Off-Grid Solar in the Rainforest

15 May 2018

The quality of human cohabitation strongly depends on a reliable access to energy. This can be a feat for any large, metropolitan city; a small community in an isolated or off-grid location faces an enormous challenge when establishing a sound and affordable power supply. Remote communities often meet this challenge by utilizing fuel-based energy generating technologies, such as diesel generators. However, this kind of power supply represents a heavy burden, since fuel prices are unstable, the generators require extensive maintenance, the logistics of diesel is expensive and time-consuming and, of course, the emissions cause serious pollution and harm to the natural environment. To overcome the dependence on fossil fuels, more and more remote communities are choosing to install off-grid, renewable energy systems.

Thanks to its flexible application and low maintenance requirements, solar technology represents an ideal opportunity for remote areas to ensure a consistent energy supply, while attending to the challenges of climate change. As one of the clean energy pioneers in the Caribbean, the government of Guyana strives towards a 100 percent renewable energy supply in the country by 2025, and aims to equip even remote rainforest communities with solar energy installations. Associated with the Ministry of Public Infrastructure of Guyana, the government-run Hinterland Electrification Company is implementing solar projects in remote areas to help reduce their dependence on polluting diesel generators. 

In the remote Mabaruma Region, in the very North of the country, an international company has stepped in to install a 400 kWp off-grid solar solution, together with an energy management and energy storage capacity of 400 kWh. After a thorough planning and logistical stage, this project has been recently completed and implemented. Given the challenges of a remote solar power project, special consideration was taken with each step in the process. This project was a far cry from most solar projects in densely populated and interconnected areas.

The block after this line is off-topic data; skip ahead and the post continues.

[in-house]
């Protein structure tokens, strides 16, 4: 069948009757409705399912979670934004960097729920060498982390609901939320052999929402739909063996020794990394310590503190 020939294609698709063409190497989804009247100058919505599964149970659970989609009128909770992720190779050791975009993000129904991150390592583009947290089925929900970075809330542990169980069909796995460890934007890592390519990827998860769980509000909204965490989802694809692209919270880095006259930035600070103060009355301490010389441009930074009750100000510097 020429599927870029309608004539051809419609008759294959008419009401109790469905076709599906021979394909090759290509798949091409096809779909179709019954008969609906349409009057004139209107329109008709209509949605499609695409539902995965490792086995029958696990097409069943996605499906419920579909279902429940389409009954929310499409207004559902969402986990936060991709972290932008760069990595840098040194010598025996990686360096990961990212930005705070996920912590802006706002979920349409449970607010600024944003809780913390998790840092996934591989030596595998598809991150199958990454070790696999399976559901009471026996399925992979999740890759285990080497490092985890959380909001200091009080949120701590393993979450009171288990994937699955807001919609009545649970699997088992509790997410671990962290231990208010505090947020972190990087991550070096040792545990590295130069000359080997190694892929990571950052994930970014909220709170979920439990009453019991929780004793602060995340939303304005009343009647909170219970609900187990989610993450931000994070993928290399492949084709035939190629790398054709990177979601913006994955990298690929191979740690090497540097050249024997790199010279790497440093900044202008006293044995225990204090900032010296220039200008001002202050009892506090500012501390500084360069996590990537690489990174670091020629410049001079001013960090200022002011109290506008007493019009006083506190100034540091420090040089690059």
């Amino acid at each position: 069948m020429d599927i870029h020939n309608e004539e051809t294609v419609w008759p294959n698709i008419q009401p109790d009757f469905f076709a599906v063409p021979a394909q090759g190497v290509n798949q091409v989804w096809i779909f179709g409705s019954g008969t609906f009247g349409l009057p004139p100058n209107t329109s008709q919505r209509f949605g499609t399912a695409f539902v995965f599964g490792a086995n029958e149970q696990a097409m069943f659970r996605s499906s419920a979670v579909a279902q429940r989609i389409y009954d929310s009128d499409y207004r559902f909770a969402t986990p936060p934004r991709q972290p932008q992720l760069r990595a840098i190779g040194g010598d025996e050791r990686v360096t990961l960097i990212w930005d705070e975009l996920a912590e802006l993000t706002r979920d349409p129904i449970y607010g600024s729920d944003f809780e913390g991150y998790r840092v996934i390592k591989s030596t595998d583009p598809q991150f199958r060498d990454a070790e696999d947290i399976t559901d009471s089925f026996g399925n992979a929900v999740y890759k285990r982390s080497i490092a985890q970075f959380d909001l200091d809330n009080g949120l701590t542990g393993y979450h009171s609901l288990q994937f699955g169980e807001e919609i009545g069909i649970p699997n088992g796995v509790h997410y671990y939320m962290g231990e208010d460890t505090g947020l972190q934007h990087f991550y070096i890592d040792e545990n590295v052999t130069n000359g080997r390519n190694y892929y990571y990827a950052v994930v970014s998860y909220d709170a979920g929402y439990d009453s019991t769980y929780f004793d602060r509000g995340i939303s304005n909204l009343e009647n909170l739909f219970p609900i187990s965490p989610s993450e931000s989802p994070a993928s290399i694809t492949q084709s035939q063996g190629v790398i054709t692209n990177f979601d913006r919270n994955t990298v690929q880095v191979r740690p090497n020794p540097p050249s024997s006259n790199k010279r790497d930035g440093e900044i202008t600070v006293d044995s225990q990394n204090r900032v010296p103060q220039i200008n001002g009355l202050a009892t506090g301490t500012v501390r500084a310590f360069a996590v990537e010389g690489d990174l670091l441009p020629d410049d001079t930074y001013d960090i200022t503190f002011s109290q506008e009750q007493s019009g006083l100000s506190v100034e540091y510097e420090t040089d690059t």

Overcoming logistic hurdles through diligent preparation

The small, remote community of Mabaruma is located close to the Venezuelan border, and surrounded by dense rainforest vegetation. Since there is no major seaport near the community, the delivery of the materials needed for the solar systems represented the first major challenge. Ensuring the timely and safe delivery of the modules, substructure, batteries, and inverters, required diligent and accurate planning and preparation. Unlike other solar projects, the components for the solar systems in Mabaruma could not be delivered directly to the construction site via containers and trucks. The parts were first delivered to the international seaport in Georgetown, the capital of Guyana, then moved out of the containers, loaded onto smaller boats, and finally delivered by small local trucks to the power plant. Every step of this transport chain had to be carefully orchestrated to ensure a smooth and safe transport of the materials.